Estrogen Deficiency in Adolescents and Young Adults: Impact on Bone Mineral Content and Effects of Estrogen Replacement Therapy.
EMANS, S JEAN MD; GRACE, ESTHERANN MD; HOFFER, FREDERIC A. MD; GUNDBERG, CAREN PhD; RAVNIKAR, VERONICA MD; WOODS, ELIZABETH R. MD, MPH
Obstetrics & Gynecology.
76(4):585-592, October 1990.
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Because the long-term effects of estrogen replacement in adolescents with ovarian failure and hypothalamic amenorrhea have not been previously studied, we conducted a 2-year study of 35 patients to determine factors contributing to baseline bone density measures (bone density, bone mineral content, and bone width) and the response to estrogen therapy. Estrogen-deficient patients were often profoundly osteopenic by single-photon absorptiometry of the radius and dual-photon absorptiometry of the spine, despite estrogen replacement. Variables that were significant predictors of better initial single-photon absorptiometry measurements included increased age, increased body mass index, spontaneous pubertal development, lack of radiation therapy, and lower serum osteocalcin. Patients treated with estrogen/progestin had stable cortical bone mineral content and bone density at the distal one-third of the radius, a slight improvement in bone density at the distal one-tenth of the radius, and an encouraging, but marginal, improvement in the z score (standard deviation from the mean) of bone mineral content at the distal onetenth. The z scores for cortical bone width and bone density decreased, suggesting a possible relative worsening over time. In untreated estrogen-deficient girls, bone mineral content and bone density decreased (but not significantly); the z score of cortical bone width showed a significant decrease. Using dual-photon absorptiometry, a history of radiation therapy was found to be a predictor of lower bone density compared with age-matched controls. Estrogen/ progestin therapy did not result in changes in serum levels of lipids and antithrombin HI, weight, or blood pressure. This study suggests that because most adolescent/young adult patients with estrogen deficiency may not achieve normal bone density with current therapy, earlier and more aggressive intervention may be necessary.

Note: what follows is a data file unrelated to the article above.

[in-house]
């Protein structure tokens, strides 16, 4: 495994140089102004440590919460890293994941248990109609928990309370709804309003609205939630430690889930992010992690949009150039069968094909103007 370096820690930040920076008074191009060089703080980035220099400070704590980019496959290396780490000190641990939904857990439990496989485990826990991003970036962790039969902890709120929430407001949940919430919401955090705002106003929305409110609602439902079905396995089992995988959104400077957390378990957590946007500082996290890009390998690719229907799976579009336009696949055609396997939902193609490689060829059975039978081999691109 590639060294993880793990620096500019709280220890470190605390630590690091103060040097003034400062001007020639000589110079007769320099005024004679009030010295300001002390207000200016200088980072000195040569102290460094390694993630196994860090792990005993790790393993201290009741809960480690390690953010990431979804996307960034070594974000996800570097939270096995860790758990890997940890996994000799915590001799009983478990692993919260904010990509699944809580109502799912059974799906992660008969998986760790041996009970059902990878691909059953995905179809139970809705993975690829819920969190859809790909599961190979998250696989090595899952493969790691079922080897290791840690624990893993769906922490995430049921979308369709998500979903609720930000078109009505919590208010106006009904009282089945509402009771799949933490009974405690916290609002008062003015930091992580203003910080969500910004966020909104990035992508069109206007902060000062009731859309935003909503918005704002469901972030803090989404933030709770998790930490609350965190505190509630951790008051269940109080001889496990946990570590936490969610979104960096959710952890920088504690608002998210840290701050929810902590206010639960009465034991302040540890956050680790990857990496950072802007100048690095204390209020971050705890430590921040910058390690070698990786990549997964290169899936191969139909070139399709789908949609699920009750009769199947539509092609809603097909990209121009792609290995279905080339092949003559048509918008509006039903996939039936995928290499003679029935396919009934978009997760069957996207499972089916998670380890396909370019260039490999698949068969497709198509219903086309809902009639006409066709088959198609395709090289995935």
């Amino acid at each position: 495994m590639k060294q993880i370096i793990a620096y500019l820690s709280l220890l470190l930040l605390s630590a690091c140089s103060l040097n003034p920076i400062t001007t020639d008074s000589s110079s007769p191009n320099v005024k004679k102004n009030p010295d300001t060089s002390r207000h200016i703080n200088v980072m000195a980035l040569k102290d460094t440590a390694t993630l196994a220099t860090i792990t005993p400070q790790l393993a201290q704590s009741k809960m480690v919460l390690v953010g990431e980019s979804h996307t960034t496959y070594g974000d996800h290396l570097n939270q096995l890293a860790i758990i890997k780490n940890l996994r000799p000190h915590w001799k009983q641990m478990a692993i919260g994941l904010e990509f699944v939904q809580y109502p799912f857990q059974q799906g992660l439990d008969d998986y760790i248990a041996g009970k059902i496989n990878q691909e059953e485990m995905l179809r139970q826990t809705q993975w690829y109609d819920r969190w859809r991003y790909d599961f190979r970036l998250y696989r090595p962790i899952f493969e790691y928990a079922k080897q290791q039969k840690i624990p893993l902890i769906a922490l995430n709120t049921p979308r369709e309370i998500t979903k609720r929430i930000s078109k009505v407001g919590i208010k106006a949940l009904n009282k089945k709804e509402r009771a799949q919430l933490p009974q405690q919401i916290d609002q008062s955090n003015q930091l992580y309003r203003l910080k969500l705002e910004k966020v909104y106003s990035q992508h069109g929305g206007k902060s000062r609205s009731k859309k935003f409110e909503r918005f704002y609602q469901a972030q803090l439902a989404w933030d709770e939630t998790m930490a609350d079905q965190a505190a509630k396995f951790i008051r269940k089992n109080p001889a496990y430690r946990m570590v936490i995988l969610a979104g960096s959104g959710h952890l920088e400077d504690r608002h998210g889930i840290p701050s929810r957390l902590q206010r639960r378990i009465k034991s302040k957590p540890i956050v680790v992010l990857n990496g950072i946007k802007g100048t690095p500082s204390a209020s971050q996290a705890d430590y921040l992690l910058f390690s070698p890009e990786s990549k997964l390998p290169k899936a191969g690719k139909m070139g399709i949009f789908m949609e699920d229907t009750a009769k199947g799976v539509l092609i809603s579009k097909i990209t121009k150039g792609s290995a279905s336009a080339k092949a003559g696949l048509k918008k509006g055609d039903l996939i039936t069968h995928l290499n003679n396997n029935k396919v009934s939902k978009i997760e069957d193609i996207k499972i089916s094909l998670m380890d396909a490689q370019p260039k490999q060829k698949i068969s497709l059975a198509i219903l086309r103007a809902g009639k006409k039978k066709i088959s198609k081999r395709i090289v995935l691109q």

(C) 1990 The American College of Obstetricians and Gynecologists